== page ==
Monday, December 27, 2004

Familial Christmas Traditions, and Other Musings

Well, I hope that you had a blessed Christmas, rather than stressed. It's all too easy to get entangled in frenetic preparations - and to what end? This holiday is more about people and relationships than it is about immaculate houses or perfectly wrapped presents. Ask anybody about their favorite Christmas memory - what kind of story will you hear? You'll hear about the special present that Mom and Dad scrimped and saved for in order to give Junior his heart's desire. You'll hear about Grandma's traditional holiday dinner, with the pie that only she could make. You'll hear about the time that Big Brother surprised everyone by getting a weekend pass and was able to come home from the army for Christmas. You'll hear about Mom baking her Christmas cookies. You'll hear about going to candlelight service at 11 p.m., or driving around as a family to admire the neighbors' Christmas decorations. That is the stuff that memories are made of; that is how familial traditions are born.

Our family had its own traditions - those things that we do that we would miss if we were to do things differently. Taking a cue from our Scandinavian heritage, the family gathered together on Christmas Eve to exchange presents. The youngest was always assigned the role of Santa's helper, and was responsible for delivering the presents to the family. Then, once the gifts had been distributed, it was time to unwrap them, starting with the youngest, who was usually the least patient, and eventually ending with the oldest (who generally had the most patience, and in a large family, it was certainly necessary).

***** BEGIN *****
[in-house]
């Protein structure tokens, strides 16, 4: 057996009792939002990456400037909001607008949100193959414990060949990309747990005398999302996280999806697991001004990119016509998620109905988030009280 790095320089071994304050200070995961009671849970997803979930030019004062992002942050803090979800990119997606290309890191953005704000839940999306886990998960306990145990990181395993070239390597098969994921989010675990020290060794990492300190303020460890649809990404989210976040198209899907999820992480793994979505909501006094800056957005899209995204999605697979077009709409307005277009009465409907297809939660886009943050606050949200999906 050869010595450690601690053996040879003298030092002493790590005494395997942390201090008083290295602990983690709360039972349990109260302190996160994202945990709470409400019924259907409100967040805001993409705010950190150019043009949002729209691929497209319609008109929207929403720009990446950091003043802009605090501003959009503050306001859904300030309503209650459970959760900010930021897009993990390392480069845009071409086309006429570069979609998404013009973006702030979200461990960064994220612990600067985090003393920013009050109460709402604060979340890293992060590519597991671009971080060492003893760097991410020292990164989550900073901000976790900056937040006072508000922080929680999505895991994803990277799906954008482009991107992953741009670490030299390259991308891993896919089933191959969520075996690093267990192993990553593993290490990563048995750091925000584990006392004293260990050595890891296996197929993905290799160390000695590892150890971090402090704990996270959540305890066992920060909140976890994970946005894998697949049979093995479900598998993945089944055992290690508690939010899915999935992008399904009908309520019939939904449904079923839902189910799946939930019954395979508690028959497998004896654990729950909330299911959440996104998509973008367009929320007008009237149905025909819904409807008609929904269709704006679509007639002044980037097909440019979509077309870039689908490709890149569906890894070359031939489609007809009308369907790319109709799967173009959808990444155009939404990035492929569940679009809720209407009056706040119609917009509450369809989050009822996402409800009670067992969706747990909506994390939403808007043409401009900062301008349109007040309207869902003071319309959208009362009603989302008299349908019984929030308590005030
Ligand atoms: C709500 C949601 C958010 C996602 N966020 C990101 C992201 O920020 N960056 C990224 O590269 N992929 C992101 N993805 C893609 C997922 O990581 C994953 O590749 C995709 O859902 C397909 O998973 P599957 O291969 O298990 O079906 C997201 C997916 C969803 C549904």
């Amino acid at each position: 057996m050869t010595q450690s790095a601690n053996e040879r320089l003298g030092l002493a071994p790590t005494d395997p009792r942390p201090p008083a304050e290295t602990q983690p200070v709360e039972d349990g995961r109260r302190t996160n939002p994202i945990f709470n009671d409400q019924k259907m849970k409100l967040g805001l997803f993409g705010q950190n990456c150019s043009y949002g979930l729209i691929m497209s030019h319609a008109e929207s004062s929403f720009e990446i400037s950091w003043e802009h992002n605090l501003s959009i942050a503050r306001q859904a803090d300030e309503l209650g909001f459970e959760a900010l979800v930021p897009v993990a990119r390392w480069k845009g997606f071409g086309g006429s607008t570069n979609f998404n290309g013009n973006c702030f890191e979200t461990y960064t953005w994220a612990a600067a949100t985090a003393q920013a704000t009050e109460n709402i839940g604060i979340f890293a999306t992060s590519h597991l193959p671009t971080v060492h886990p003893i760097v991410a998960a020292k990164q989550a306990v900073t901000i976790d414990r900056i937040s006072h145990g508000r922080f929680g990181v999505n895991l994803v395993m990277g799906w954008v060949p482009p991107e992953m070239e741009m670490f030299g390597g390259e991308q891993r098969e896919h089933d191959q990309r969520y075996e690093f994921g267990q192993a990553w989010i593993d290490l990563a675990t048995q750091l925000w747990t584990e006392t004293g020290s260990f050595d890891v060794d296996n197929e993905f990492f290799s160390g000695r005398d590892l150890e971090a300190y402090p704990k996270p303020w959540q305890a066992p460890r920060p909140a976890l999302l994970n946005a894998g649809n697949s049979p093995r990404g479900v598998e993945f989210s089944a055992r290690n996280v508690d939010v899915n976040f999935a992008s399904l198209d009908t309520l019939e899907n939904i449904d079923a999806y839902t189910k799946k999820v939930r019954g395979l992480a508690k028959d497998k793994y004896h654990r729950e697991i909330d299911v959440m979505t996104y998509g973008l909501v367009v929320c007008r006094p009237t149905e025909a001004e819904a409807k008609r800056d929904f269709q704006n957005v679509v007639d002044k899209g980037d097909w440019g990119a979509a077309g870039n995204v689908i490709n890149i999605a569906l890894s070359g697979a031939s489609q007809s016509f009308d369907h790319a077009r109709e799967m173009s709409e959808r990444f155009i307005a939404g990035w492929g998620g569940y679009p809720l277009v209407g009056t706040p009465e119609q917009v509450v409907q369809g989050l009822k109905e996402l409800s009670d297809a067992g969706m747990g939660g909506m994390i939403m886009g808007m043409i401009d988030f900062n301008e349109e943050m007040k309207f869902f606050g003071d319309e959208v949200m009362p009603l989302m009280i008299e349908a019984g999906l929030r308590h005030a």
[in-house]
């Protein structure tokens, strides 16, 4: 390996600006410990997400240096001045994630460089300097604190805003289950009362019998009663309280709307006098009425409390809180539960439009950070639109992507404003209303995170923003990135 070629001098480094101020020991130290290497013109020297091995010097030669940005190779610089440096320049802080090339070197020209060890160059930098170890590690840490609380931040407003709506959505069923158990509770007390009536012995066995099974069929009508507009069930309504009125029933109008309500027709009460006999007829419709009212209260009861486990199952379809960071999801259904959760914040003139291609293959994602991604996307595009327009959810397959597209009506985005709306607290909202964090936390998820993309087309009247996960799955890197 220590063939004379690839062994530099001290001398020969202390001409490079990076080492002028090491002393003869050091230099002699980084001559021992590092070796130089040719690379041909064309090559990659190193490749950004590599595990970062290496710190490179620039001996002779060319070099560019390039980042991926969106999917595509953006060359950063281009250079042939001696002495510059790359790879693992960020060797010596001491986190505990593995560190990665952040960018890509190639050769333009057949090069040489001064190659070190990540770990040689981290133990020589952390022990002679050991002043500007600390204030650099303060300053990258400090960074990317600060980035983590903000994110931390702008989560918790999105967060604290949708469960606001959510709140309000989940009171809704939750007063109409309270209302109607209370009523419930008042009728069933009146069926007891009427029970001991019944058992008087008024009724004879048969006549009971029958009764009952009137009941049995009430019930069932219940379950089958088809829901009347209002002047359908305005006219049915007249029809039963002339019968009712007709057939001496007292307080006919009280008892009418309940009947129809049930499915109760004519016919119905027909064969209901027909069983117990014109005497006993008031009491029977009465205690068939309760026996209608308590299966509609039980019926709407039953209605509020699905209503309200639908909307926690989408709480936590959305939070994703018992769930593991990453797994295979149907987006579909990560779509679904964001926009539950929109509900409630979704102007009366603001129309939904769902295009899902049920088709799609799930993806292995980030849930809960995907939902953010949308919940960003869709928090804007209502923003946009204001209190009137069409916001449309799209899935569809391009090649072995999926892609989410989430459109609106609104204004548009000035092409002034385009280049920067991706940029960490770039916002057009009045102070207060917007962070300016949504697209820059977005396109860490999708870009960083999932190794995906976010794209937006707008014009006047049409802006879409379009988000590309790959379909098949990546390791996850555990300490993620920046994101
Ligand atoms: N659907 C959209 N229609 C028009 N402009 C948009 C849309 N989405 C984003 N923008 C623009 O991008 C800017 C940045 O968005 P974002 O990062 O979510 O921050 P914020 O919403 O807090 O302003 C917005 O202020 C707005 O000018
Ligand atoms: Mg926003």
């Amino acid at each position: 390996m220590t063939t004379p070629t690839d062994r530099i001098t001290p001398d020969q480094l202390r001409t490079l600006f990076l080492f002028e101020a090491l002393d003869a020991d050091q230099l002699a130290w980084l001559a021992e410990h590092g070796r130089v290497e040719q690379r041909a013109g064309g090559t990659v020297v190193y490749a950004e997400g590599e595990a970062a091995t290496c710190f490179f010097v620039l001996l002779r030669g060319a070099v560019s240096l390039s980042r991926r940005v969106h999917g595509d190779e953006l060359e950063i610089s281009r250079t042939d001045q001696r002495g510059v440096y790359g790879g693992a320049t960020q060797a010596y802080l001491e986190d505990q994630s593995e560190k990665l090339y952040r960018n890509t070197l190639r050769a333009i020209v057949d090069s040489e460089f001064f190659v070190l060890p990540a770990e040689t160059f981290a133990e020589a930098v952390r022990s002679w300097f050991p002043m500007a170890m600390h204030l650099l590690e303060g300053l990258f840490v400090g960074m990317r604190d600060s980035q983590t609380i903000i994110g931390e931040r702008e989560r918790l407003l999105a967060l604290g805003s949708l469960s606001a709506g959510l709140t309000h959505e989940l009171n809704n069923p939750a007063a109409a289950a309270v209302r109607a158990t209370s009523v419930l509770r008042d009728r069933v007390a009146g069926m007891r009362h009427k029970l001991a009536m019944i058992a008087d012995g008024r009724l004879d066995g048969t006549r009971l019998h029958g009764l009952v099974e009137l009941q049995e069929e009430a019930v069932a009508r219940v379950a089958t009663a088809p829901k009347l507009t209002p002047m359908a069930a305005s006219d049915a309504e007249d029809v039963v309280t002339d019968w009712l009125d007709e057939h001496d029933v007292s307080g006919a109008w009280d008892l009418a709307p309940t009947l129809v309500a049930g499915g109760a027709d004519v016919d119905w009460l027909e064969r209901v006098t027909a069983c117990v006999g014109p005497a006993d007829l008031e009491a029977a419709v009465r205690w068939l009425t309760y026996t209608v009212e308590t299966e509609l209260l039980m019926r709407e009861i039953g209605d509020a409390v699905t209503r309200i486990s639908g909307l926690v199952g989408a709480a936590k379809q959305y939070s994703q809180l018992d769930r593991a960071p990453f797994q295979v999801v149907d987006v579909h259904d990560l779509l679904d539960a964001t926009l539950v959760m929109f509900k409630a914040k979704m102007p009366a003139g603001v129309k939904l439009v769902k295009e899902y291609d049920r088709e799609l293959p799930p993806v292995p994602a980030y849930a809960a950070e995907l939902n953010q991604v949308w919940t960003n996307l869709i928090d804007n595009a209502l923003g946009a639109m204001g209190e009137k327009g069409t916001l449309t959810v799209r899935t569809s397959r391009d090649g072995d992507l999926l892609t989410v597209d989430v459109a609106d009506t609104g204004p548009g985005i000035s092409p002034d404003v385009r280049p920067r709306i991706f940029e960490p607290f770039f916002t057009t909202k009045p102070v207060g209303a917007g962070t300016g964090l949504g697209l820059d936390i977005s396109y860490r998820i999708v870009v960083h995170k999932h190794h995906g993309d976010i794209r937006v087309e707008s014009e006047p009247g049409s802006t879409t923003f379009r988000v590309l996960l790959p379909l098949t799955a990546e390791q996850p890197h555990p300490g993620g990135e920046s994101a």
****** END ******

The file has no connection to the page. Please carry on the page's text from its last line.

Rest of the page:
It became somewhat of a joke in our family that you couldn't take for granted that what was pictured on the box was any indication of what was actually in the box. This stemmed from one Christmas when my grandfather unwrapped his present and thought he had received a movie camera. His eyes opened wide and glistened with anticipation, only to be sorely disappointed upon finding out that the contents were singularly unremarkable (at least in comparison to a movie camera). Since that time, it has become a standard MO to joke about the box's label while opening it to ensure that the contents matched.

After the presents were all opened, we would enjoy ourselves until it was time to go to bed (if you were younger) or go to candlelight service (if you were older). This was the final event of the day, and after this had transpired, we were all set for Santa to come.

Christmas morning, therefore, was the time for discovering what had been left in our stockings and under the tree, a time for playing with all the wonderful toys, and a time for helping prepare for Christmas dinner.

Such was our family's Christmas tradition. Each person has his own unique recollections and reminiscences, but what they all have in common is the warm, fuzzy "Christmas as a child at our house" kind of feeling and nostalgia. This is the heritage that we give our children, and ultimately it is the Christmas present that stays with them, lasting far longer than the "must-haves" that wind-up forgotten or broken six months later.

What will be absent from holiday reminiscences? You won't hear "I remember our house was always spotless" or "I remember that our gifts were so well-wrapped, it was as good as the gift wrap at the department store." Who cares? The house will degenerate to a state of disarray within a shockingly short time anyhow, and the presents will be unwrapped with far less finesse than was spent in wrapping them in the first place.

So, I hope that you've spent more time than money making Christmas a memorable occasion for your family, especially for your children, if you have any. And if you've been caught up in the hustle and bustle, focusing more on the things of Christmas than the people for whom Christmas exists, it's not too late...

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